Thursday, July 17, 2014

About "Real" Women

At this point, I think it's all be said or seen..those memes and commercials and regurgitated quotes about what real women are and what real women have.  There are countless articles about how all women are real women and blogs about how we should stop using the word "real" because everything you see is real.

I think the message got lost along the way, or maybe I just didn't understand it the same way other people did.  There is no reason why I, or anyone else, should be attacked for saying something as simple and unoffensive as "I love that they're using real women in their ads".  I've been told that I don't know what I'm talking about.  I've been told that because I'm curvy/overweight/thick/fat that of course I say that.  I've been told only fat women say things like that.  I've been told that all women are real and fuck off for saying otherwise. 

Am I not a real woman?  Do I not deserve respect as a real woman with an opinion that no one cared to ask for before telling me I was wrong?  Because not one of the people who ever said something nasty to me about my opinion every actually asked me what that opinion was beyond that one statement!

Dove came out with it's "Real Beauty" campaign 10 years ago this year.  When I first saw it I thought it was beautiful.  I was in love with the curves, and the tattoos and the bellies because, admittedly, their bodies were more like mine.  It was nice to finally see bodies like mine being positively portrayed in an advertisement in a way that was sexy, beautiful and confident.  But I never saw it the way other people appeared to see it: as an attack on women who are skinny, who are slim, who are thin, who do not have curves, who are not overweight, who do not have tattoos or have a flat ass and no boobs.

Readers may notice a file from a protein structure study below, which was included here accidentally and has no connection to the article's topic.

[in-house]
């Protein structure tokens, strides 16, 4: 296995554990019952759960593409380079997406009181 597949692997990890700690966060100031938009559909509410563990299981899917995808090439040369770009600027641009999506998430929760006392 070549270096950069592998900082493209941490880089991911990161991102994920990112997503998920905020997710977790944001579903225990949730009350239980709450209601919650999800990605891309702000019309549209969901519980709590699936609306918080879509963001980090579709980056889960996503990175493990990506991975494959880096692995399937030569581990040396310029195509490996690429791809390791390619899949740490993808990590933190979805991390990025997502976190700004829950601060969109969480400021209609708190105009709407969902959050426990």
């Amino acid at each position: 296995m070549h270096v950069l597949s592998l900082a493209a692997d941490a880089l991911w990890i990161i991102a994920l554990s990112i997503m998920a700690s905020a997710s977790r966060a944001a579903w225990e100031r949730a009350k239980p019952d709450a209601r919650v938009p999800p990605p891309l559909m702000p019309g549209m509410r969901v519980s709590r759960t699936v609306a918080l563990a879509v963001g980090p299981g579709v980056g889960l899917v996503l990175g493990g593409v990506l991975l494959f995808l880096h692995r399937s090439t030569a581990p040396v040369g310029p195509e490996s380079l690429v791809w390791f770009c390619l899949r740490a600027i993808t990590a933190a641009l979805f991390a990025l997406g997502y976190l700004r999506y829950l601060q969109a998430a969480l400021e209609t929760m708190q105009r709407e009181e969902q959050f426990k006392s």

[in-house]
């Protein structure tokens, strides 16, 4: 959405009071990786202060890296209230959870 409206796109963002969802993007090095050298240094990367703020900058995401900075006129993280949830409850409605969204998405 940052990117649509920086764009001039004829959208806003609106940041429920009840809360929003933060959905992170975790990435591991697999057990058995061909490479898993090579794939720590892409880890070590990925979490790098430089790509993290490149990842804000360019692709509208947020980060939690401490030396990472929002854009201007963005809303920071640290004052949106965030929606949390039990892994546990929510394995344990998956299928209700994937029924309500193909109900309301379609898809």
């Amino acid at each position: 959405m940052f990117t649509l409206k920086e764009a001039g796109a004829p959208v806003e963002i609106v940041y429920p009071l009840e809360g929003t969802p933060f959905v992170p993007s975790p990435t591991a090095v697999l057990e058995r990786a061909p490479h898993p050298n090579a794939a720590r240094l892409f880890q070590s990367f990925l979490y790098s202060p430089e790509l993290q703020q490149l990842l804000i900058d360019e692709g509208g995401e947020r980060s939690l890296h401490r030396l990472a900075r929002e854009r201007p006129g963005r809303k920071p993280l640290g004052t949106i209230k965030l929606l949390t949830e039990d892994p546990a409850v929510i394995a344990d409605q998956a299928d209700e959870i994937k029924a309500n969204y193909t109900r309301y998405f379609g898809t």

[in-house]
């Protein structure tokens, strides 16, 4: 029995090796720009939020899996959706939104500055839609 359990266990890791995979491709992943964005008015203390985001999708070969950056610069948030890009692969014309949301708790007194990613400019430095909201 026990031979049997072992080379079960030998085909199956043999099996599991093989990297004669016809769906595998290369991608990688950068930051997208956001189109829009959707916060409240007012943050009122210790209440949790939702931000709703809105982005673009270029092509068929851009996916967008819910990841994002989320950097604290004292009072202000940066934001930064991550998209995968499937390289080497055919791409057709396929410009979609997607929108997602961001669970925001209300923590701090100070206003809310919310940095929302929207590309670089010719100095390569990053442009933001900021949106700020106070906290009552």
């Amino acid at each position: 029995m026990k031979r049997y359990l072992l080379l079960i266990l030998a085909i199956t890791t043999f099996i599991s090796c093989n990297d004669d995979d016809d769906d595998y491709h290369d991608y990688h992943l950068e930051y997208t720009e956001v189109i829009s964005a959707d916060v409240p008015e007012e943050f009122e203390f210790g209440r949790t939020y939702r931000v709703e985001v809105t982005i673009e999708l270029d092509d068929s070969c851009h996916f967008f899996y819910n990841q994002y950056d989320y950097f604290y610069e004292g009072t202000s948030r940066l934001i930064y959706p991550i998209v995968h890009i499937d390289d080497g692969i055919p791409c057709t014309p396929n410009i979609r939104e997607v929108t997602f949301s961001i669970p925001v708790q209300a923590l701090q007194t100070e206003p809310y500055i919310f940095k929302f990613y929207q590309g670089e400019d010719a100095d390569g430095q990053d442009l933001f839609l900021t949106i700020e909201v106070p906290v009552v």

Of course I realized that the above photo from Dove is photo-shopped.  I see it even more so now than I did years ago.  What I also notice now that I didn't really notice then is the absence of women who are slim/thin, who don't have "curves", who might have smaller breasts or a smaller butt.  At the time, I saw it as a huge statement saying: "We're Beautiful, too" and I didn't stop to think how it could be mistaken as a put down because thinner women already had representation in media and advertising.  Looking at this image now... I can see how people might feel that the image implied that only REAL women have curves because there were no slim, trim, or thin women represented in this image from the "Real Beauty" campaign, as if those women couldn't exemplify "Real Beauty".  

But when I say it was nice to finally see real women, what I meant was that it was nice to see deviation from unequal representation of body types that had been gracing the covers of magazines and advertisements my entire life.  Growing up, it was easy to feel like I wasn't the size or shape I was supposed to be or should strive to be because I was looking at women who had bodies that I could never hope to achieve, bodies that looked nothing like mine at my skinniest and most fit because that was the example I had been given about what women were supposed to be my entire life.  It's not that I didn't have beautiful women around me, I just thought that in order to be truly beautiful in a way other people would recognize meant thin.  It wasn't about saying those women weren't real women, it was about being happy to see that women of all body types were being represented because real women come in all sizes.  It wasn't about cutting anyone down, it was about feeling like I finally got to see a body like mine and like many of the women I know represented on billboards and in magazines just like the women I know who are slimmer get  to see women with bodies like theirs represented.